Since reaching a 2013 high of $119 per barrel in mid-February, the spot price of Brent crude oil, the global seaborne light sweet benchmark crude, fell by $19 per barrel, settling at $100 per barrel on April 22 (Figure 1). Concerns over global macroeconomic growth, a seasonal decline in European and Asian refinery runs, and an increase in North Sea production have been cited as fundamentals driving Brent prices lower. Over this same period, the price of Louisiana Light Sweet (LLS) crude on the U.S. Gulf Coast also declined for the same reasons. However, the price declined less as U.S. refiners on the Gulf Coast completed refinery maintenance and increased crude runs and as supplies of LLS were disrupted by pipeline problems. As a result, the differential between LLS and Brent topped $7/bbl, its widest level in recent years (Figure 2). More recently, as LLS supply disruptions eased, the LLS-Brent differential is returning to its recent parity.
Historically, LLS was priced above Brent to attract light sweet Brent price-based crudes, including those from Africa, to the United States. As recently as 2006, the United States processed nearly 900,000 barrels per day of imported light sweet crude in the U.S. Gulf Coast (PADD 3), creating an actively traded market for imported light sweet crude cargoes in the region. More recently, with the increase in U.S. production of light sweet crude oil, including Bakken and Eagle Ford, imports of light sweet crude processed in PADD 3 have declined significantly to less than 70,000 barrels per day in January 2013. As a result, there are now fewer cargoes available on short notice, so when LLS supplies were constrained in mid-March, there were no readily available replacement barrels and LLS prices increased.
As refineries were increasing crude runs in March, an operating problem on the Eugene Island pipeline system (offshore Louisiana) that moves crude oil onshore from the Gulf of Mexico curtailed delivery of Eugene Island crude oil. Eugene Island crude oil is blended with other grades of crude to produce LLS-quality crude. In the absence of readily available replacement supply, as few if any uncommitted light sweet crude cargoes were available in the U.S. Gulf, LLS prices increased, pushing the LLS-Brent differential to its widest level in more than a year (Figure 2).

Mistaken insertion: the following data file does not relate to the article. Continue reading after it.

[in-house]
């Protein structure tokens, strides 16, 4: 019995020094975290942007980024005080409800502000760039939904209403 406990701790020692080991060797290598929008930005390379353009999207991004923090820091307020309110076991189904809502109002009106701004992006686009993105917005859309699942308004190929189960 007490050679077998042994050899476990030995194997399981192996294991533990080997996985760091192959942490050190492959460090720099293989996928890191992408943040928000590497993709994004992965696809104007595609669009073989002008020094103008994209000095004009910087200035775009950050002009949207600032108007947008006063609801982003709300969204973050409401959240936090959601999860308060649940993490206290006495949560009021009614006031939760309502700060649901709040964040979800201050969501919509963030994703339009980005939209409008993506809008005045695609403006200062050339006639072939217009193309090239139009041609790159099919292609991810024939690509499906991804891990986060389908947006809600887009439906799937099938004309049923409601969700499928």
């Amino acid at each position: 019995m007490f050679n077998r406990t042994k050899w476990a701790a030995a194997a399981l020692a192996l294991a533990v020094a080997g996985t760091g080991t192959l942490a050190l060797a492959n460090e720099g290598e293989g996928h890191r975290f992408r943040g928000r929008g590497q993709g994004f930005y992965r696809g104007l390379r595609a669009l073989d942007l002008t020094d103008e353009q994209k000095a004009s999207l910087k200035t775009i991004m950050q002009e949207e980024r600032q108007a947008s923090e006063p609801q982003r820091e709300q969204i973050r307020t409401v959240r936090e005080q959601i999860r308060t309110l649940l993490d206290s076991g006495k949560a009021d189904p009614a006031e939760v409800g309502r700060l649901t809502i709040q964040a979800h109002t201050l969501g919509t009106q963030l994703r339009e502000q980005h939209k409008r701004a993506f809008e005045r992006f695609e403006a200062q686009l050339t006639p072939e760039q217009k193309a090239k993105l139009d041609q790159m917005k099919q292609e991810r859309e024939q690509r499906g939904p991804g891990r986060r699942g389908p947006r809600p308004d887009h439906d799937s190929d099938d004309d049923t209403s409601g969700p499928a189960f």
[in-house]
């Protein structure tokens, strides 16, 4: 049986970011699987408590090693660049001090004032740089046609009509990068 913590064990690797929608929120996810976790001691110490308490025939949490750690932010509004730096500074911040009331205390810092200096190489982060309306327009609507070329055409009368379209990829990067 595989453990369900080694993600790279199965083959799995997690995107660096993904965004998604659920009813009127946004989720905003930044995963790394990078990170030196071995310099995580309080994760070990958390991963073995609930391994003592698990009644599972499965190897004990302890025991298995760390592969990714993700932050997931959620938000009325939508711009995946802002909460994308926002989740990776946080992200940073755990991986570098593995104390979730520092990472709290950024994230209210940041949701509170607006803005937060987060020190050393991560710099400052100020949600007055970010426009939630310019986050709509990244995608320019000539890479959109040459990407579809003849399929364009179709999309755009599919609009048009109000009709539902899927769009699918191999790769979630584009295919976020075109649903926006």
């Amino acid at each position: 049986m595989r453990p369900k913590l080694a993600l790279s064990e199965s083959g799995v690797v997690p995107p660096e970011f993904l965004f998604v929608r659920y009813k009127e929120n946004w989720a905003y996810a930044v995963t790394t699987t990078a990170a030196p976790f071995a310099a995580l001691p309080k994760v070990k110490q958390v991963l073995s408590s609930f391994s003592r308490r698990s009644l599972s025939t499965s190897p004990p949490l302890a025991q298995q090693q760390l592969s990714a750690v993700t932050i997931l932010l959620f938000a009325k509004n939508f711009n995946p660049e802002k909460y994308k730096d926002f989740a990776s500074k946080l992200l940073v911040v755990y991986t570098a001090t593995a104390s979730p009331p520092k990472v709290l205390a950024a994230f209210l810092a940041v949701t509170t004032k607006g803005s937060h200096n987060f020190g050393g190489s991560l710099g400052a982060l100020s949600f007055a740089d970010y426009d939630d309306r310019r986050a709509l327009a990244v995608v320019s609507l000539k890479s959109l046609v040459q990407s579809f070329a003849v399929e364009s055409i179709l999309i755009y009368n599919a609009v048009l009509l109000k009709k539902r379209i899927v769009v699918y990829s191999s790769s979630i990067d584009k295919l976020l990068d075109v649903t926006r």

With the Eugene Island pipeline operating problems resolved, the price of LLS declined and the LLS premium over Brent returned to near typical levels of $2 per barrel. With an expected slight decline in North Sea crude loadings during May compared with levels reached in recent months and as U.S. Gulf Coast refinery runs likely level off, this relationship is expected to persist.
Looking further ahead, LLS may begin to sell at a persistent structural discount against Brent, as well as other comparable global seaborne crudes. The timing of this shift is dependent on the speed of the continuing ramp-up in domestic crude production and reduction of waterborne imports to the U.S. Gulf Coast. If Gulf Coast refiners reach the point where the availability of domestic light sweet crudes meets, or exceeds, their feedstock requirements, and light sweet grades are no longer imported by Gulf Coast refiners, the relative price for LLS and similar domestic crudes on the Gulf may be discounted relative to their global seaborne counterparts on a sustained basis.